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The Talmud (Bava Basra 15b) includes Eliphaz, Iyovs's colleague, as one of a short list of prophets who prophesied for the nations of the world. שבעה נביאים נתנבאו לאומות העולם, ואלו הן: בלעם, ואביו, ואיוב, אליפז התימני, ובלדד השוחי, וצופר הנעמתי, ואליהוא בן ברכאל הבוזי


7

R. Abraham de Boton writes in Lechem Mishneh to the cited halacha from Mishneh Torah that you test him until the truth is verified, but anything beyond that is forbidden: כלומר עד שיתאמת אבל לא יותר מדאי כדכתב לקמן דאיכא איסורא דלא תנסו וכו According to this there is apparently no set number of tests; it is however many it takes to establish the truth. R. ...


5

In the old days, prophets also played the part of the local wise man, giving advice when people asked. This can be seen when Saul was sent to speak to Samuel by his father to go find where the list donkeys were. So yes, the prophets did share 'mundane' information as well. However, the prophecies that were recorded in Tanach were recorded since they contain ...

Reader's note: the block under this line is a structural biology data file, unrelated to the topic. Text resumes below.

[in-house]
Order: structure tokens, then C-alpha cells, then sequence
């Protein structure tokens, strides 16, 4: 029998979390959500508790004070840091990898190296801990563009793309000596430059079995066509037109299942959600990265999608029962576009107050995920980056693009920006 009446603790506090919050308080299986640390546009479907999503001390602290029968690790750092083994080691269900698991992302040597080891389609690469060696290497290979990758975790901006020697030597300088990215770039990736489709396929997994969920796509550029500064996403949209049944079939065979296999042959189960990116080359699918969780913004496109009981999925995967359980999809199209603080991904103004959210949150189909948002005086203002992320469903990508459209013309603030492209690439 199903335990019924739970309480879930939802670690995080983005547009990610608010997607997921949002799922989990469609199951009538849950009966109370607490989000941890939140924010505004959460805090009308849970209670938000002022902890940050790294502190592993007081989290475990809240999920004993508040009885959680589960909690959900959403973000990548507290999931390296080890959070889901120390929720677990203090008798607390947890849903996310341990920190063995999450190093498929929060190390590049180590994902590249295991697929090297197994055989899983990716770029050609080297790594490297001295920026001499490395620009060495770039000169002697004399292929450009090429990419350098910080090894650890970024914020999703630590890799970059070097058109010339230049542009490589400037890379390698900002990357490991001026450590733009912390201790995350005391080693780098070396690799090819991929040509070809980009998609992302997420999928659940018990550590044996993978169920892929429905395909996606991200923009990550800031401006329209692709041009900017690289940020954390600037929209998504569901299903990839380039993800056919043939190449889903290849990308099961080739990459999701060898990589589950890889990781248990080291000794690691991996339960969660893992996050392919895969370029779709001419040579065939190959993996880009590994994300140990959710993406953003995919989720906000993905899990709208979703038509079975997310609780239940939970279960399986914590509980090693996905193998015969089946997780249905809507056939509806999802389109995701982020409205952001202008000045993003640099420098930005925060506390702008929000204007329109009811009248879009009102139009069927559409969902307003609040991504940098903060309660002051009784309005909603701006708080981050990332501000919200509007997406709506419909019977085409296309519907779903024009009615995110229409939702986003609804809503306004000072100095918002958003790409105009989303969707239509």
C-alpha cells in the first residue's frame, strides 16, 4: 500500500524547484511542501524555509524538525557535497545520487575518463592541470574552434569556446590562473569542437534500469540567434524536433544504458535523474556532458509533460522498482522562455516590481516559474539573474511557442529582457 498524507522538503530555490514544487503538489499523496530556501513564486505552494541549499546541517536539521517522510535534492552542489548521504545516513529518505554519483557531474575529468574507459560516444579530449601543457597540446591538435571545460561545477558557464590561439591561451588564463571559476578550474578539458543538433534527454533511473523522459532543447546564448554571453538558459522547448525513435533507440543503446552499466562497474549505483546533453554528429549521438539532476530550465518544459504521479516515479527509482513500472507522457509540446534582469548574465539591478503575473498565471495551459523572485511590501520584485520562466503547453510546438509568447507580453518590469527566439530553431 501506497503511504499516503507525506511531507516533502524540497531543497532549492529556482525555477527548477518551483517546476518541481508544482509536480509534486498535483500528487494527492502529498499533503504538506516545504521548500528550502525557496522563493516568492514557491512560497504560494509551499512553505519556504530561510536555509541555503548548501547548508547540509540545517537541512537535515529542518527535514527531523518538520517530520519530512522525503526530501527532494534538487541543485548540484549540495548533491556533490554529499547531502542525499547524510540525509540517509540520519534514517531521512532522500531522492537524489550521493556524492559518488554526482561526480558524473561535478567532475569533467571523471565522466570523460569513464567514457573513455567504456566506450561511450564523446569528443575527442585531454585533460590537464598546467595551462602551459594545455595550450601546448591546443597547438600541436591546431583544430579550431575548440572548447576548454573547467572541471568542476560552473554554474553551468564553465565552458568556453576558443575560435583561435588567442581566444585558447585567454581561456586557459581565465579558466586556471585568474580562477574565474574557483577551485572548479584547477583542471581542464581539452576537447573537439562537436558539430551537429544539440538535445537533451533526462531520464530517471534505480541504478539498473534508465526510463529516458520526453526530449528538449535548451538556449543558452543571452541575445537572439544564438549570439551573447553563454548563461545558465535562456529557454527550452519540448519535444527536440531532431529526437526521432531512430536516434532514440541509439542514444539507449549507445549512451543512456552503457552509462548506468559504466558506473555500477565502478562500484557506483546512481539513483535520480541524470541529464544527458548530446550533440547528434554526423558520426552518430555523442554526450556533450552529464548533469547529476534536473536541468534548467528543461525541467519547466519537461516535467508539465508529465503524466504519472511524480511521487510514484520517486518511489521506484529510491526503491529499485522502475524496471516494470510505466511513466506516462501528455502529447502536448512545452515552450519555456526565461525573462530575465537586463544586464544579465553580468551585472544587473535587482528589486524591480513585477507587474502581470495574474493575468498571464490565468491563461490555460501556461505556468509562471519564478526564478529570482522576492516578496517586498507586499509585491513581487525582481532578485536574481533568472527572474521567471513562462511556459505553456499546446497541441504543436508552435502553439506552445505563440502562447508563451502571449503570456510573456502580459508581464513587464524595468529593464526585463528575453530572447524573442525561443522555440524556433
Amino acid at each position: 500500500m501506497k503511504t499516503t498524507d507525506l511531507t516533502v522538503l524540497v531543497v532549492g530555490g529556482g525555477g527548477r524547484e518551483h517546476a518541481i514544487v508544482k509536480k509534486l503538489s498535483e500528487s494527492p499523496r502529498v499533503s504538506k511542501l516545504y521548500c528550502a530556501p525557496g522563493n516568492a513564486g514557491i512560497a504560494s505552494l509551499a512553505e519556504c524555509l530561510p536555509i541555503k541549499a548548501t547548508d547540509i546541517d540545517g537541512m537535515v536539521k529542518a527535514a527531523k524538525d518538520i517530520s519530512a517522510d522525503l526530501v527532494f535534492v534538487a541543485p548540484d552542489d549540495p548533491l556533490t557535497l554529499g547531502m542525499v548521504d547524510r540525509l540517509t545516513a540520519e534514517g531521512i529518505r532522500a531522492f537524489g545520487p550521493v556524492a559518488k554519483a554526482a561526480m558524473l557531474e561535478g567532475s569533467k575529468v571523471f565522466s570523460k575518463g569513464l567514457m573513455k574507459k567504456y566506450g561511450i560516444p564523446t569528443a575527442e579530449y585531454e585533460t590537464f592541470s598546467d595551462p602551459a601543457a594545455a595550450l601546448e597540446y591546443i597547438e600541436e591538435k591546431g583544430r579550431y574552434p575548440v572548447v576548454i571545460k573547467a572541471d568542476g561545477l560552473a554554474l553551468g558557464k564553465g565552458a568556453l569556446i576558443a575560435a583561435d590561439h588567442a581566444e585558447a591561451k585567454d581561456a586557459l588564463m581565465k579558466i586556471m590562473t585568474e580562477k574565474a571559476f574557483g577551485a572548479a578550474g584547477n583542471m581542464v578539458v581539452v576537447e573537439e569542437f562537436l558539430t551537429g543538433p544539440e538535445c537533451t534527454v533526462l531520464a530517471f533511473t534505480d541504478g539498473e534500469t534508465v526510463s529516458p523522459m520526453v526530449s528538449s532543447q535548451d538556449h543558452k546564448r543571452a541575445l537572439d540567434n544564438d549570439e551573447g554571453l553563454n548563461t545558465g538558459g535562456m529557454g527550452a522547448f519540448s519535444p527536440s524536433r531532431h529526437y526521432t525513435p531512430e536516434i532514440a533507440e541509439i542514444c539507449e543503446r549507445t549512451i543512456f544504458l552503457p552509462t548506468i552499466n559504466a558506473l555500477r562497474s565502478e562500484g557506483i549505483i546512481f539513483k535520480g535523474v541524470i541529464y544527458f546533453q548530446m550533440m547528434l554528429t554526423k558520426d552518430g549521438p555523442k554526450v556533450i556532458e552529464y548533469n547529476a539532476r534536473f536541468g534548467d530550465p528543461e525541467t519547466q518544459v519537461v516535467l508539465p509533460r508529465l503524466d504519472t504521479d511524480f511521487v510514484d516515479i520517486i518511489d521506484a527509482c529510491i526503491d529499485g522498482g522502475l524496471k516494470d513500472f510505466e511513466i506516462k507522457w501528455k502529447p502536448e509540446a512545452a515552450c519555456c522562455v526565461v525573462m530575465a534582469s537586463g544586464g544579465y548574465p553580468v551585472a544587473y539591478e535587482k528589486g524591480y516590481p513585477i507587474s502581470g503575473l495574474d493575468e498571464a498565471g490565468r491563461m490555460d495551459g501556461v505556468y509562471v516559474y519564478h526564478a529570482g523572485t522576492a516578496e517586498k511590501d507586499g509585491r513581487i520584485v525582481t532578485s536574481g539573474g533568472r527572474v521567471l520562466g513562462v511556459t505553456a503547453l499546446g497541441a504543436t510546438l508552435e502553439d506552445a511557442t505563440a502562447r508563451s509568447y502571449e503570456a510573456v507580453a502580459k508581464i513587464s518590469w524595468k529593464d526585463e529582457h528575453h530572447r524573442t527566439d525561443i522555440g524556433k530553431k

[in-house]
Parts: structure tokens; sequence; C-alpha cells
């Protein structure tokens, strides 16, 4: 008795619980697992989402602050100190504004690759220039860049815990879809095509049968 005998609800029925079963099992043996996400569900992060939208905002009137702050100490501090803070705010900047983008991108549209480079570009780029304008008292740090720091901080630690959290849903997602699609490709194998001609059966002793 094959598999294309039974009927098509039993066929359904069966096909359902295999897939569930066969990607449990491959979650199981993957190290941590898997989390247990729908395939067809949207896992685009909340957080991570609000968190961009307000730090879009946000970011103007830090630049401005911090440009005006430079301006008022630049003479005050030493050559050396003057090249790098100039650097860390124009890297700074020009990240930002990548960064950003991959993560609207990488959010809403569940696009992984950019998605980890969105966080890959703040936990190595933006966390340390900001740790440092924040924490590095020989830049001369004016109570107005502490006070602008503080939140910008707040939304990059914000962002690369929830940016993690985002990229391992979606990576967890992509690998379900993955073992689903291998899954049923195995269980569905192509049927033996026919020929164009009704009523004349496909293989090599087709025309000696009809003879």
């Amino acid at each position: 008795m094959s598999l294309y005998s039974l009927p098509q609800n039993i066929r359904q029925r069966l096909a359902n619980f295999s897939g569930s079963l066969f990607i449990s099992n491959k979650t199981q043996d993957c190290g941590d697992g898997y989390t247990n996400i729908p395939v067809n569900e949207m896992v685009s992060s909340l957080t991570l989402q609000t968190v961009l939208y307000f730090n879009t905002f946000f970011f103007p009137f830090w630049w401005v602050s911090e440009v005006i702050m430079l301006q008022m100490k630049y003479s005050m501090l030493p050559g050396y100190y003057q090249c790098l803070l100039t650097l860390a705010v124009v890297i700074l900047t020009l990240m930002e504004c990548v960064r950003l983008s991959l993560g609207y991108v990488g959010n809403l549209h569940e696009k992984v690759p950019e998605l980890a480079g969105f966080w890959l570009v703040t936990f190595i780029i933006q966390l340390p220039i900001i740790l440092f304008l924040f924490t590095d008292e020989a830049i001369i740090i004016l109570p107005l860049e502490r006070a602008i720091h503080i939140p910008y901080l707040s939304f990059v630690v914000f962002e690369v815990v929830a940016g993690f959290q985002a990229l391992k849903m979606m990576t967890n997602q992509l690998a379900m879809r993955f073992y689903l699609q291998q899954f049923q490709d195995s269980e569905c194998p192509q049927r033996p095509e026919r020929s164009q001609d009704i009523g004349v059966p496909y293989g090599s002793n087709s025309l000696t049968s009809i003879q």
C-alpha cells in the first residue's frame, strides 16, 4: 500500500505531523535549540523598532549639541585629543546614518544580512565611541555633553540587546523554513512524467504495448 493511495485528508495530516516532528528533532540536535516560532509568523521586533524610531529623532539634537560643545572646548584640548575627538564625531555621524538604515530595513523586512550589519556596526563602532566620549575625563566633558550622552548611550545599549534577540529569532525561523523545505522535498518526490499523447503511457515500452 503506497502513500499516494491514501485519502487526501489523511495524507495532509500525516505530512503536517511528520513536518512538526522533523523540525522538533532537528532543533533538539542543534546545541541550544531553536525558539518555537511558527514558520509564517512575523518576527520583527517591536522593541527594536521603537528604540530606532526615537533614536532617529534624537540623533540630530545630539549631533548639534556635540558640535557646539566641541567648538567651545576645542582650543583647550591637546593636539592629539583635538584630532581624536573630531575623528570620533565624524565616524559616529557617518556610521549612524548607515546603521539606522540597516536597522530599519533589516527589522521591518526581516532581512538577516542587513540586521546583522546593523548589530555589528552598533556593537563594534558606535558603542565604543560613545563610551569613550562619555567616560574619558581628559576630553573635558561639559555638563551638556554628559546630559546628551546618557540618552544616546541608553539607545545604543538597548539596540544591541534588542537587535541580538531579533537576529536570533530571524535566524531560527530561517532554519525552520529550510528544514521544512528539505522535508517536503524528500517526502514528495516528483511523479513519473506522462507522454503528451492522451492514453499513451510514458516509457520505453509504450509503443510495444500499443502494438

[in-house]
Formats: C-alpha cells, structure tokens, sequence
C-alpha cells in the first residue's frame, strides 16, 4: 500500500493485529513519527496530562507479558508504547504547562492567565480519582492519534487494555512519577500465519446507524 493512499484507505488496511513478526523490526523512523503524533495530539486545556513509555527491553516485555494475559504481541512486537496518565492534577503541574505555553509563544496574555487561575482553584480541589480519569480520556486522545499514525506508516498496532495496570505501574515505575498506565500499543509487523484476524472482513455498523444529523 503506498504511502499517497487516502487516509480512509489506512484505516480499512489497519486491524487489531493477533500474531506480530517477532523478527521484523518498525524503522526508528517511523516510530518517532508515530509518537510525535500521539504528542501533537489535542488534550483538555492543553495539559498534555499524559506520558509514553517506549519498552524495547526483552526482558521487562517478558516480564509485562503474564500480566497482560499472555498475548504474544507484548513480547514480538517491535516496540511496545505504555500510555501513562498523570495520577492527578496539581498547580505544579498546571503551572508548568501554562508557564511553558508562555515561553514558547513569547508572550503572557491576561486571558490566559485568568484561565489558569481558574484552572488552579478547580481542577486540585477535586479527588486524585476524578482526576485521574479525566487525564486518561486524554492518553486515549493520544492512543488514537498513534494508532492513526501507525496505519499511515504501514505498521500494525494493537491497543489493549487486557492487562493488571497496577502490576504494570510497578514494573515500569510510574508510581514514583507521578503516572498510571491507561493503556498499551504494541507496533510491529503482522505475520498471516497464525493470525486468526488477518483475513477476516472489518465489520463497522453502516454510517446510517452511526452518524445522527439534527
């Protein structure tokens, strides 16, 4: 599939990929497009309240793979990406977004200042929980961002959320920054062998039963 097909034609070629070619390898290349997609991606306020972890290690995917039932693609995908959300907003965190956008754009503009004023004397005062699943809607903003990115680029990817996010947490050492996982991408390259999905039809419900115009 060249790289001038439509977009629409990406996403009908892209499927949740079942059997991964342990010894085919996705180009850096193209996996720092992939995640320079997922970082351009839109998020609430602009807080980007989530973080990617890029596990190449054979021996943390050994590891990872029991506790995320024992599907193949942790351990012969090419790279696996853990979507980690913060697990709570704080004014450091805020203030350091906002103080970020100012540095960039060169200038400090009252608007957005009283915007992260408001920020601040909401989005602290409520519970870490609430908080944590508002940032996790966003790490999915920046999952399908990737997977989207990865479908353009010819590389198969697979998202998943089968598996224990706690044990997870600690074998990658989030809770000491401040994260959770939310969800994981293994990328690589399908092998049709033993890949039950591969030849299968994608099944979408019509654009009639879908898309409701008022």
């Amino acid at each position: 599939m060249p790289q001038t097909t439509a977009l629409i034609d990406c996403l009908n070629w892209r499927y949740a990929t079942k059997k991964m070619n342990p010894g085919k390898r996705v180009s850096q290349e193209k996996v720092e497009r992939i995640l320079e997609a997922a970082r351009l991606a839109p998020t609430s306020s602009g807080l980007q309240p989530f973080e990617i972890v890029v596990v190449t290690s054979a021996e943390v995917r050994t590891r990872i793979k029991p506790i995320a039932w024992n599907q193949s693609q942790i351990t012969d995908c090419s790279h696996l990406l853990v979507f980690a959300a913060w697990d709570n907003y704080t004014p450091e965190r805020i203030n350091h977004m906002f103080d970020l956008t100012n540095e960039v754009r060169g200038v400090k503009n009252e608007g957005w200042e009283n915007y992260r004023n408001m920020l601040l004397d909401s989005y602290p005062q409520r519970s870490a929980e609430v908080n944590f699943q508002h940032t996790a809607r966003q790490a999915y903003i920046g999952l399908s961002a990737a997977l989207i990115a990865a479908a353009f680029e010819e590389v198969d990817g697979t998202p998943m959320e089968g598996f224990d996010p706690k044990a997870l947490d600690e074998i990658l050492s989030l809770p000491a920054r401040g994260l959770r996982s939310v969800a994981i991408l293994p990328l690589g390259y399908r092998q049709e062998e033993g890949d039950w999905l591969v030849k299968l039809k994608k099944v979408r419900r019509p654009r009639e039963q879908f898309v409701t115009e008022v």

5

There is a somewhat lengthy discussion of this in the Talmud: אמר רבי אבדימי דמן חיפה מיום שחרב בית המקדש ניטלה נבואה מן הנביאים וניתנה לחכמים אטו חכם לאו נביא הוא הכי קאמר אע"פ שניטלה מן הנביאים מן החכמים לא ניטלה אמר אמימר וחכם עדיף מנביא שנאמר ונביא לבב חכמה מי נתלה במי הוי אומר קטן נתלה בגדול אמר אביי תדע דאמר גברא רבה מילת' ומתאמר' משמיה דגברא רבה ...


3

This can perhaps be explained by what Rambam writes later in Guide for the Perplexed (2:45) where he explains that there are various levels of prophecy, some which make one an actual prophet and some which make one a prophet only in a loose sense. And furthermore the same person can at one time be a full prophet and at other times not be a full prophet. It ...


3

Deuteronomy 13:1-6 If there arise in the midst of thee a prophet, or a dreamer of dreams--and he give thee a sign or a wonder, and the sign or the wonder come to pass, whereof he spoke unto thee--saying: 'Let us go after other gods, which thou hast not known, and let us serve them'; thou shalt not hearken unto the words of that prophet, or unto that dreamer ...


3